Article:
Lifestyle

Former South London Press owner and newspaper proprietor Sir Ray Tindle dies aged 95

Sir Ray Tindle, the long-standing newspaper proprietor who became the name behind South London Press, has died at the age of 95.

He was the founder and lifetime president of Tindle News, which owned regional titles across the UK as well as radio stations.

At its peak, the Tindle group owned more than 220 publications.

He bought his first London paper with the demob payment he received after serving in the Second World War and went on to own dozens of titles.

Among them was the South London Press, which he bought from Trinity Mirror in 2007 and maintained until 2016 before it was sold on to its present owners, now operating as MSI Media Ltd.

Danny Cammiade, chief executive of Tindle Newspapers, said: “Sir Ray was a traditional local newspaper proprietor who truly believed in the importance of covering grassroots news with people and faces at the forefront of everything.

“Sir Ray had a long association with the former Newspaper Society, holding the office of president for many years and for many years acting as treasurer.

“He was a benefactor of numerous charities and a supporter of the industry and all who worked within it.”

South London Press company manager Ali Huseyin said: “I met Sir Ray on two occasions when he came to see us at our Penge offices and at the 150th year anniversary on HMS Belfast, Sir Ray took the time to speak with every staff member.

“His passion for local press was infectious and we can’t thank him enough for the contribution he made to local newspapers.

“We are all deeply saddened by his passing and our condolences go out to all his family and friends.”

Ray Tindle’s legacy can be felt today all over the UK. Tindle Newspapers now owns local publications and radio stations covering large parts of Wales, Surrey, Hampshire, Essex, Somerset, Devon, Cornwall, Ireland, the Channel Islands and the Isle of Man.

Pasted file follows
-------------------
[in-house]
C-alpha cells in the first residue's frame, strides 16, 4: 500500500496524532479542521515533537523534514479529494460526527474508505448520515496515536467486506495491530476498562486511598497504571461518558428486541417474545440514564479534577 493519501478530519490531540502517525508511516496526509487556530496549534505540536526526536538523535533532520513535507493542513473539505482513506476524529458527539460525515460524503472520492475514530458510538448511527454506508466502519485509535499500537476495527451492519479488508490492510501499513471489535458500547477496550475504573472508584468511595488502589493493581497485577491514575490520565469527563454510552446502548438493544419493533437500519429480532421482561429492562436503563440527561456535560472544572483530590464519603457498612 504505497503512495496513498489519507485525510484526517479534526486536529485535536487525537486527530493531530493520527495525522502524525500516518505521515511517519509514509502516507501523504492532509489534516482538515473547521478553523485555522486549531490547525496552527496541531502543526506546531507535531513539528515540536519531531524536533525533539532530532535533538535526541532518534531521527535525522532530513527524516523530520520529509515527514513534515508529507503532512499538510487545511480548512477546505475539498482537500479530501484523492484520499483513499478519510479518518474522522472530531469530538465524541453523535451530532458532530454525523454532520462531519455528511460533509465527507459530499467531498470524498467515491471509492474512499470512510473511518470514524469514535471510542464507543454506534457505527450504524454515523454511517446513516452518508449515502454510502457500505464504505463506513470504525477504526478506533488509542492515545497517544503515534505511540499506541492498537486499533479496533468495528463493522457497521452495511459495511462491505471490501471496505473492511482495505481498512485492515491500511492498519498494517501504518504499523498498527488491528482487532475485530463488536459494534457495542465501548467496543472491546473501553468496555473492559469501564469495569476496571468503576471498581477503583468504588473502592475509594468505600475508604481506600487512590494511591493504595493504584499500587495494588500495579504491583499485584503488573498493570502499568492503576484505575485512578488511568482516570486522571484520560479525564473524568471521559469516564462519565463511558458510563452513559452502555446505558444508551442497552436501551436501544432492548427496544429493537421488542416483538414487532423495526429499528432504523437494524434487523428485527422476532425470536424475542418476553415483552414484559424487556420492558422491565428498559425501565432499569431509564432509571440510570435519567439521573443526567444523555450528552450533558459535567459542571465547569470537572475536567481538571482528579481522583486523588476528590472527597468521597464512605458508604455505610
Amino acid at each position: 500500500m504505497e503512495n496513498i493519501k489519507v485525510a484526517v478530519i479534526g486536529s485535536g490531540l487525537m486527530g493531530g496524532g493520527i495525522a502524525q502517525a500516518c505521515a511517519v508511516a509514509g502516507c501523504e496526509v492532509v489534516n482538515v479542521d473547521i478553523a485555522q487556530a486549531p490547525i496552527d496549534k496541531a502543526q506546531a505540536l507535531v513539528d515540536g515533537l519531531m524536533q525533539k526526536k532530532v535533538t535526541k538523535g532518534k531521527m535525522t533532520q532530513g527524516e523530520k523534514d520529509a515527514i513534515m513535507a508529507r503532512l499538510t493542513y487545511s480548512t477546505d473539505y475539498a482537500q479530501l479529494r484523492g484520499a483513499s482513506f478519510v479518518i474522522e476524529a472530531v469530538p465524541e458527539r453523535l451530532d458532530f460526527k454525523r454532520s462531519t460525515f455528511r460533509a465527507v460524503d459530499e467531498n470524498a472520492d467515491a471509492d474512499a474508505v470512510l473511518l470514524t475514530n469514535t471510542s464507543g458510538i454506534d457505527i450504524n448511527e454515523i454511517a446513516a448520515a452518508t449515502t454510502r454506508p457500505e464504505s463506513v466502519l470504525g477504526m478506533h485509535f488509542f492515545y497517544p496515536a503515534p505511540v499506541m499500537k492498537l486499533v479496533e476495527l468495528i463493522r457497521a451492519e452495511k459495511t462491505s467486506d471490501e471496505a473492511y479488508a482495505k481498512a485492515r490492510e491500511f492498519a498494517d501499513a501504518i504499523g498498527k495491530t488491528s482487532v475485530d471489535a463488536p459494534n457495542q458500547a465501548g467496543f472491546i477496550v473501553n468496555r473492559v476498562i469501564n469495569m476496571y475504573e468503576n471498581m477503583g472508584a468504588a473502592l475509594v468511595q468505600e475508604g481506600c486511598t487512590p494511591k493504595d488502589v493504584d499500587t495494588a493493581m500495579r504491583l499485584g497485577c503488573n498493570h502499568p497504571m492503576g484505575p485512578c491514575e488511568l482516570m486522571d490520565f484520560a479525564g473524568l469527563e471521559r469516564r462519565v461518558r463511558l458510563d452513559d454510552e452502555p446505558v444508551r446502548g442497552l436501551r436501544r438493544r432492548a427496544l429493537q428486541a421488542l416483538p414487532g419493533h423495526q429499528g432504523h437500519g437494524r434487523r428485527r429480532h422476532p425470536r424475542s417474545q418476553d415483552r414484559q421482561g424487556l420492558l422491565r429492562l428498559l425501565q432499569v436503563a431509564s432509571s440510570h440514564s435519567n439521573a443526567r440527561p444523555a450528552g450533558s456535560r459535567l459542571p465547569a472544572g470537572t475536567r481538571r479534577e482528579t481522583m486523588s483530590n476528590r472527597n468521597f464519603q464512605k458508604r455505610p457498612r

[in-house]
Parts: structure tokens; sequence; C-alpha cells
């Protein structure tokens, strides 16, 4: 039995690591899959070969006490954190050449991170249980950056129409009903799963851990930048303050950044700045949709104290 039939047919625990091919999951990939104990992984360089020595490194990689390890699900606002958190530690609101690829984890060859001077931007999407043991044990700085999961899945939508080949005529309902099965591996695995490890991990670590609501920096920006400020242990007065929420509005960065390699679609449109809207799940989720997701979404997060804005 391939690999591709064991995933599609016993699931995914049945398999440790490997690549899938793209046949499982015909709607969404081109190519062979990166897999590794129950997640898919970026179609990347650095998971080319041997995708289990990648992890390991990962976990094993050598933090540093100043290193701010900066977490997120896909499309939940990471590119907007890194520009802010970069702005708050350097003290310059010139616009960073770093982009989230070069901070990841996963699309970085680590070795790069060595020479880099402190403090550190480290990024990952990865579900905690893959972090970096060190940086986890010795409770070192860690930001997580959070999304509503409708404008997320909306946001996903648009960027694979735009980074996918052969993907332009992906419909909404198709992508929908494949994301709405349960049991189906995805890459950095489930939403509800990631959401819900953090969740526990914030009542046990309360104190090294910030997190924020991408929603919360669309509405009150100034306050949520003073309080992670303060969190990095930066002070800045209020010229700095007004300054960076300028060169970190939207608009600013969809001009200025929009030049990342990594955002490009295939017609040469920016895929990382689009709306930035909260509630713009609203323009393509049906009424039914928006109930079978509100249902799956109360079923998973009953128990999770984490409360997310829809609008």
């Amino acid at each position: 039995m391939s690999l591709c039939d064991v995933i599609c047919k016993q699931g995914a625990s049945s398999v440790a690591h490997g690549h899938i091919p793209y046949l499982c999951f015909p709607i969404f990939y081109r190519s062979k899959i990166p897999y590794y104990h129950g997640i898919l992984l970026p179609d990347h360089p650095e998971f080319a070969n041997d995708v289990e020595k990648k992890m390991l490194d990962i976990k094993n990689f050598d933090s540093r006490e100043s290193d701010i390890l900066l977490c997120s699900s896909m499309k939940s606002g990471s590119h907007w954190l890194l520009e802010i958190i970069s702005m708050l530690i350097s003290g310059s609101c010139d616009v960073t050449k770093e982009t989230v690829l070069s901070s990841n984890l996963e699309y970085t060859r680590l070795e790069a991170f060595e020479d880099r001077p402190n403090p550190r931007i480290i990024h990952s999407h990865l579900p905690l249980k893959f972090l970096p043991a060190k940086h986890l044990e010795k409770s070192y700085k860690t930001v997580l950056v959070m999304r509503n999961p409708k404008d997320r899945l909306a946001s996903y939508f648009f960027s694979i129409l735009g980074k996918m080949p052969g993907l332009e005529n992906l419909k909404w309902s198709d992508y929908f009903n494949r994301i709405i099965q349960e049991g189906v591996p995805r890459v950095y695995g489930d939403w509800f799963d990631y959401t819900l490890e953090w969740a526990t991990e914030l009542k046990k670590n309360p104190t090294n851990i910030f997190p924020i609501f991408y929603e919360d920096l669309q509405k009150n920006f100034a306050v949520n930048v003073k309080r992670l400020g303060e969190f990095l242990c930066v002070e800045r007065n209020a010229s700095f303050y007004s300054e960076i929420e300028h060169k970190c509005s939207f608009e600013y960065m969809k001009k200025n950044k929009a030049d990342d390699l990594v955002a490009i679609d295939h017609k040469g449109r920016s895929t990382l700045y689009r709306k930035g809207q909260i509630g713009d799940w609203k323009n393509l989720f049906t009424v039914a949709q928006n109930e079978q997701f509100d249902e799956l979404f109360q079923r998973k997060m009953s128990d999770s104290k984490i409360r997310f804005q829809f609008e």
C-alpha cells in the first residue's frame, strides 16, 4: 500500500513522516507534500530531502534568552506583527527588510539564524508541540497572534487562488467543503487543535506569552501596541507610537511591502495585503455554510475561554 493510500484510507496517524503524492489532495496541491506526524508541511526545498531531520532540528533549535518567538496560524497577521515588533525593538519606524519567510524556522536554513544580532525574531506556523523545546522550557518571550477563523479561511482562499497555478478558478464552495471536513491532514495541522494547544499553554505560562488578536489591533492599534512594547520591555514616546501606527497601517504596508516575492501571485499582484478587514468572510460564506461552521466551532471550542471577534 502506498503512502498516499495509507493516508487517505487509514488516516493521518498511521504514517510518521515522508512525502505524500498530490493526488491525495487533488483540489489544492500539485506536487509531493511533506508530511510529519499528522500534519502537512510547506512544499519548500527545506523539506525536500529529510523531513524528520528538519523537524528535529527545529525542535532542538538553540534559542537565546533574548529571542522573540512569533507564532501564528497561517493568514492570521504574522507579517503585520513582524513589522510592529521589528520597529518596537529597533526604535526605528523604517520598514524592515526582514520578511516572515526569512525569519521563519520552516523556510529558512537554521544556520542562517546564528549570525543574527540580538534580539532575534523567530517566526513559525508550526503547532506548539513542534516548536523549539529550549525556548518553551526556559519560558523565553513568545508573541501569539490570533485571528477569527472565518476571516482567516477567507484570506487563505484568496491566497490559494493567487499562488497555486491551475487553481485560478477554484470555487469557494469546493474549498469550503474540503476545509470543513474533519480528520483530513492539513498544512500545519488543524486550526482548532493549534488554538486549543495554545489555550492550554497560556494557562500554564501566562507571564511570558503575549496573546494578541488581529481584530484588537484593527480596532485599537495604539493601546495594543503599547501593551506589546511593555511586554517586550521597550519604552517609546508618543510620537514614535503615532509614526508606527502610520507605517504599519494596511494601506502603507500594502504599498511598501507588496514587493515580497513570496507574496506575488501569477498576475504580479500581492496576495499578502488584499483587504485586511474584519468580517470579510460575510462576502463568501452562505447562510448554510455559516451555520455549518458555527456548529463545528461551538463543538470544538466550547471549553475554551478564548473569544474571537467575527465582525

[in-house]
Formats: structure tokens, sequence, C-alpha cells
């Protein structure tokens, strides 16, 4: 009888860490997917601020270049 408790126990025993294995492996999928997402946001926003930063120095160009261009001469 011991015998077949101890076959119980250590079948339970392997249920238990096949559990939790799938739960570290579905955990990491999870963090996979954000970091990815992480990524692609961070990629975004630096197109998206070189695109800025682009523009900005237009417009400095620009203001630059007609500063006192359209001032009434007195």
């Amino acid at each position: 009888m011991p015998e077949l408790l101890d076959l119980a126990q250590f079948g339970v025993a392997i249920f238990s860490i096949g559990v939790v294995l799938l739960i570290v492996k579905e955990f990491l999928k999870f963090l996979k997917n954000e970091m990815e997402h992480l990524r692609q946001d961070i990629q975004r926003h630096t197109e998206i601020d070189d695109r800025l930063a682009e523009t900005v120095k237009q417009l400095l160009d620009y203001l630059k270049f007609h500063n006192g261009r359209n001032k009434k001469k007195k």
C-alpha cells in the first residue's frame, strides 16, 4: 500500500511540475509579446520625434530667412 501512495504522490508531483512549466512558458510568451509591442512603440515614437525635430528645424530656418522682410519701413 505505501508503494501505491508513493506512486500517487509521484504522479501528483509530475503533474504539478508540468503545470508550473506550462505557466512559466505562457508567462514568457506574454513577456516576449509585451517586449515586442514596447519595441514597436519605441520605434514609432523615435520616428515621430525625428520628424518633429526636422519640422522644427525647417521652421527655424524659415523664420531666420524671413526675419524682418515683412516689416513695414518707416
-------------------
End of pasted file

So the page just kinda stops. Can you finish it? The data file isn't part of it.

He managed to keep his businesses debt-free as well, making him something of a unique figure in the media industry.

He was made a CBE in the 1987 Queen’s birthday honours and knighted in 1994 for services to the newspaper industry.

He only stepped down as chairman of his company five years ago, when he was succeeded by his son, Owen.

Pictured top: Lady Tindle and Sir Ray Tindle pictured with the Queen and Edwin Boorman, the then President of The Newspaper Society at the Newspaper Society Golden Jubilee Luncheon at The Savoy in London in 2002 (PA)

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Former Housing Secretary Robert Jenrick has encouraged everyone in the country who can afford to do so to buy a newspaper, and told the Downing Street press briefing:

“A free country needs a free press, and the newspapers of our country are under significant financial pressure”.

   

 

   

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